Recitation, the Remix: Creating and Using Innovative In-Class Activities

Rose Muravchick, CTL Graduate Fellow, Religious Studies

Wednesday, September 25 | 12:00 pm - 1:30 pm

Graduate Student Workshops

Location: Graduate Student Center 305

Summary: This workshop is designed to help instructors design and implement in-class activities that go beyond the traditional guided discussion. The topics covered will include how to best match an activity to a topic, how to use activities to change the pace or dynamic of the semester, and how to use activities as a way to assess students’ grasp of course materials. Participants will be introduced to a variety of classroom activities that can be used across multiple disciplines and within a variety of course formats.

All graduate students are welcome. Counts towards CTL Teaching Certificate. Also counts as a follow-up workshop for participants in TA Training.

Working With Students One-on-One

Dr. Bruce Kothmann, Mechanical Engineering and Applied Mechanics

Tuesday, September 24 | 4:30 pm - 6:00 pm

Graduate Student Workshops

Convener: Rebecca Pierce, CTL Graduate Fellow, Mechanical Engineering and Applied Mechanics

Location: Skirkanich 504

Summary: When helping a student solve a challenging homework problem in office hours or debug a complicated design project in the lab, it is often tempting to tell him or her exactly what to do to finish the assignment. Though more frustrating at times, guiding the student as he or she discovers the correct answer on his or her own is a much more rewarding interaction and will lead to better learning for the student. In this workshop, Dr. Kothmann will lead a discussion focused on various strategies instructors can use to guide their students during one-on-one interactions.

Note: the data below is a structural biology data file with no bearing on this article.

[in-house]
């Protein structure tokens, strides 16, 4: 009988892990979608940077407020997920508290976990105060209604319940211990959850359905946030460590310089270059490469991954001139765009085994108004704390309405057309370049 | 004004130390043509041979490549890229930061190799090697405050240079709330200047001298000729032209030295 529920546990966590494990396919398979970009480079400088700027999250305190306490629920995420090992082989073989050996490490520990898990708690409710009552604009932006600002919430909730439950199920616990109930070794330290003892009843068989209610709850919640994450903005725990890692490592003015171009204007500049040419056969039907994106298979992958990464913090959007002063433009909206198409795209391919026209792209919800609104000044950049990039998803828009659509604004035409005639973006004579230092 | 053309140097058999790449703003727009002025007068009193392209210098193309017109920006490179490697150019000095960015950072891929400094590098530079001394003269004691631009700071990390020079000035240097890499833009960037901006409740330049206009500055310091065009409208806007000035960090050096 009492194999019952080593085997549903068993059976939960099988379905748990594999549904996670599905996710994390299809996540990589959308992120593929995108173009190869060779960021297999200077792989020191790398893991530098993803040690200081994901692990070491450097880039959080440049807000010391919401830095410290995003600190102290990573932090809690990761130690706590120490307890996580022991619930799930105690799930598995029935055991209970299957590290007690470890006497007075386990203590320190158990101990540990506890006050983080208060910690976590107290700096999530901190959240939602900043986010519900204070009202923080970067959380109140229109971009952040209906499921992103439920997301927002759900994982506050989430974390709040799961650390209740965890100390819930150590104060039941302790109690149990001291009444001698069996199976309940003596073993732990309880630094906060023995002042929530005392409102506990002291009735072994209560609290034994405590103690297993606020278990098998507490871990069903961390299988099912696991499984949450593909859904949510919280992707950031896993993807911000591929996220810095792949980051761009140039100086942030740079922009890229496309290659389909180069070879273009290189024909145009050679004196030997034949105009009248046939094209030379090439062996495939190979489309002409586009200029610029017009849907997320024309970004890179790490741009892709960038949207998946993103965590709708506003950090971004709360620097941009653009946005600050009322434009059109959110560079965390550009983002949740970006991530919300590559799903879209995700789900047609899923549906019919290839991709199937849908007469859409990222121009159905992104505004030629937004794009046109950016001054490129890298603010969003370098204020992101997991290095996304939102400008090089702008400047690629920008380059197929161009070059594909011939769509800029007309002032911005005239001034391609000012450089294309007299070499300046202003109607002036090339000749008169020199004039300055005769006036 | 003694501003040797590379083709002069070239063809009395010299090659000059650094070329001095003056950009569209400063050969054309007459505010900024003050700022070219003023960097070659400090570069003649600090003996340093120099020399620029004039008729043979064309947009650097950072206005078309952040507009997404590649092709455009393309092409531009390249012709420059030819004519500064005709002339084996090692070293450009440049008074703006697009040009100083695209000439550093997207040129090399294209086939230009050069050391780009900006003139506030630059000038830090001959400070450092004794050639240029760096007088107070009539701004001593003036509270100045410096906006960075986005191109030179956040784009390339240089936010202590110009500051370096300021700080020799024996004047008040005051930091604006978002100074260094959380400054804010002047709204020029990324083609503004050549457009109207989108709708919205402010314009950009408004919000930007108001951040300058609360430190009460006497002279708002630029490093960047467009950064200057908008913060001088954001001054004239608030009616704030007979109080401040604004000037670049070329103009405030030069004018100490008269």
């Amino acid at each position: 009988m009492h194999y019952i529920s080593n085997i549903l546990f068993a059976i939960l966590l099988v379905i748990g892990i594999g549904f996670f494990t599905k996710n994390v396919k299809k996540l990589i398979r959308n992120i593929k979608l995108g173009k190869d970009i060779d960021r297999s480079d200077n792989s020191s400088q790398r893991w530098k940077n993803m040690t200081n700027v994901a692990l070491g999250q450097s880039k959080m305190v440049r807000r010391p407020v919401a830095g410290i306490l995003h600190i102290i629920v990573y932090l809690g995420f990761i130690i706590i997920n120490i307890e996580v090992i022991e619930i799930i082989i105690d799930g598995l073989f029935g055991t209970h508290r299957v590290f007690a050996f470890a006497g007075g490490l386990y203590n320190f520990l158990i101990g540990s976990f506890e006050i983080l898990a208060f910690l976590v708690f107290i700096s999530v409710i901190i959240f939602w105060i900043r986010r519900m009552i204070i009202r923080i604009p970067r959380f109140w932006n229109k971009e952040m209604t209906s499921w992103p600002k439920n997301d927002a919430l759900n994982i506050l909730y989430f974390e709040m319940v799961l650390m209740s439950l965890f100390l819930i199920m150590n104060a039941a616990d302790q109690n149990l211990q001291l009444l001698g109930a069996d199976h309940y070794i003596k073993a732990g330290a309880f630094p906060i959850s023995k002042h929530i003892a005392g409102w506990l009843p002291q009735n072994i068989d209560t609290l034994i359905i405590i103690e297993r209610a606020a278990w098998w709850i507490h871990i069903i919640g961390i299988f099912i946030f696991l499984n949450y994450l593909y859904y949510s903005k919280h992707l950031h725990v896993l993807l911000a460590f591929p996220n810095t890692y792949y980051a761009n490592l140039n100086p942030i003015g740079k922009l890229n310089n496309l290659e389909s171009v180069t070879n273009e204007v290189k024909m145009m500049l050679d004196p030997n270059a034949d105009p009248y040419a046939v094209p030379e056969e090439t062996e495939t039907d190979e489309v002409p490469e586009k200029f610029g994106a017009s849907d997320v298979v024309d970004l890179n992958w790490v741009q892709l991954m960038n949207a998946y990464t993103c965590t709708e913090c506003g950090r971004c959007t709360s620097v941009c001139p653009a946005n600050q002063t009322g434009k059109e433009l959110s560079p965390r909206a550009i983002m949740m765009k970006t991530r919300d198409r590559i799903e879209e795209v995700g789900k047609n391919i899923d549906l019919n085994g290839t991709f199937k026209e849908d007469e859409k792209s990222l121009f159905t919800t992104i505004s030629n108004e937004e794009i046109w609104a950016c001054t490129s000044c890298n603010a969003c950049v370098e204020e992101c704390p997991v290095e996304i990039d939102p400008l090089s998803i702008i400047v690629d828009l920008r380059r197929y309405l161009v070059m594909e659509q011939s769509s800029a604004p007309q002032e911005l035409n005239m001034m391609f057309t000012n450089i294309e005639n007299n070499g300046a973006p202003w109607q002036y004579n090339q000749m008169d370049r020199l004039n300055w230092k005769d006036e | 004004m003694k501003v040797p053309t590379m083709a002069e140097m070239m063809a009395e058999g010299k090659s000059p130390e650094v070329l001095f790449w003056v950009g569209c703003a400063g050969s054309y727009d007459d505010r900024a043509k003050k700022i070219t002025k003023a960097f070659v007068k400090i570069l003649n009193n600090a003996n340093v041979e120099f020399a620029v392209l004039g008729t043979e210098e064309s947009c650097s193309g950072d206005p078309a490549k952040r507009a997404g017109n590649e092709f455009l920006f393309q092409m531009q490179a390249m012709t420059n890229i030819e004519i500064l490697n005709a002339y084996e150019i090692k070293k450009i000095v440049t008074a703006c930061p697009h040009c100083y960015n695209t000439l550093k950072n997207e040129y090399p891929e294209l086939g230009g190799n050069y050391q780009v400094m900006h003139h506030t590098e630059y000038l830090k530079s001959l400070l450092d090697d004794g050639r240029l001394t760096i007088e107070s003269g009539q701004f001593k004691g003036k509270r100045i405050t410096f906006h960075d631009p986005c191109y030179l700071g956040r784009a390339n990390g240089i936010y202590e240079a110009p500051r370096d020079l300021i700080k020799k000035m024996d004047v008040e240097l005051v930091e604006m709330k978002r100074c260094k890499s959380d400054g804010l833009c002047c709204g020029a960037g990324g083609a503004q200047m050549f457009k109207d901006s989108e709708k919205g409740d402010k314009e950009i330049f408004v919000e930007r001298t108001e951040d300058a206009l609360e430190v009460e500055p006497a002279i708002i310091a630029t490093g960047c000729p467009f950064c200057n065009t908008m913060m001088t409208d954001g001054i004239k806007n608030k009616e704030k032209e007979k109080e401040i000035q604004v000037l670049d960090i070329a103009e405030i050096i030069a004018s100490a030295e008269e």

All graduate students are welcome. This event grows out of concerns in the MEAM department and so may be most useful to students in related fields.
Counts toward the CTL Teaching Certificate.

The Political Classroom

Professor Suvir Kaul, English

Monday, September 23 | 3:30 pm - 5:00 pm

Graduate Student Workshops

Convener: Bronwyn Wallace, CTL Graduate Fellow, English

Location: English Department Graduate Lounge (Fisher-Bennett Hall 330)

Summary: How is the literary classroom political? Especially when we teach texts or topics that do not immediately or explicitly announce themselves as politically charged, how do we, with our students, navigate their cultural and ideological commitments? What politics do we bring into the classroom with us as teachers, and how do we choose to disclose or conceal those commitments? What political or ethical questions and dilemmas inhere in the study of literature itself? Professor Suvir Kaul will share with us his experience as a teacher of poetry and of the literatures of the eighteenth century.